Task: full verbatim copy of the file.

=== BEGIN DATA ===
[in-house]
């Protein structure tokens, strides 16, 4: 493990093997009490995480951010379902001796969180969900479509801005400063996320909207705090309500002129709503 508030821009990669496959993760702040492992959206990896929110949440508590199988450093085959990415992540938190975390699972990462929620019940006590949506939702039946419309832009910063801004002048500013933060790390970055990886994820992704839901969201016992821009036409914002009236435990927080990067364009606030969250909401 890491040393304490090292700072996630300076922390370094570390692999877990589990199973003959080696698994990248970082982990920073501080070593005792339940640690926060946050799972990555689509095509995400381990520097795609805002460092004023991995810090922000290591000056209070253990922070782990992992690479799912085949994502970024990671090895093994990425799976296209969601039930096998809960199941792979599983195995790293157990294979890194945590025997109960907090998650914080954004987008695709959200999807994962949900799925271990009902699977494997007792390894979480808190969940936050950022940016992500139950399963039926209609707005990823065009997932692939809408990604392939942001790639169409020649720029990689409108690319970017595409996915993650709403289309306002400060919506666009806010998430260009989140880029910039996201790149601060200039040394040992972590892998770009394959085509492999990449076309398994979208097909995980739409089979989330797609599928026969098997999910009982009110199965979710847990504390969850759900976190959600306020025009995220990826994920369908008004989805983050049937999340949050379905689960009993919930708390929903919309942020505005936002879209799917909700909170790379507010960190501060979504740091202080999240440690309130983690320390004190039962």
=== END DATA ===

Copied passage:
[in-house]
């Protein structure tokens, strides 16, 4: 493990093997009490995480951010379902001796969180969900479509801005400063996320909207705090309500002129709503 508030821009990669496959993760702040492992959206990896929110949440508590199988450093085959990415992540938190975390699972990462929620019940006590949506939702039946419309832009910063801004002048500013933060790390970055990886994820992704839901969201016992821009036409914002009236435990927080990067364009606030969250909401 890491040393304490090292700072996630300076922390370094570390692999877990589990199973003959080696698994990248970082982990920073501080070593005792339940640690926060946050799972990555689509095509995400381990520097795609805002460092004023991995810090922000290591000056209070253990922070782990992992690479799912085949994502970024990671090895093994990425799976296209969601039930096998809960199941792979599983195995790293157990294979890194945590025997109960907090998650914080954004987008695709959200999807994962949900799925271990009902699977494997007792390894979480808190969940936050950022940016992500139950399963039926209609707005990823065009997932692939809408990604392939942001790639169409020649720029990689409108690319970017595409996915993650709403289309306002400060919506666009806010998430260009989140880029910039996201790149601060200039040394040992972590892998770009394959085509492999990449076309398994979208097909995980739409089979989330797609599928026969098997999910009982009110199965979710847990504390969850759900976190959600306020025009995220990826994920369908008004989805983050049937999340949050379905689960009993919930708390929903919309942020505005936002879209799917909700909170790379507010960190501060979504740091202080999240440690309130983690320390004190039962």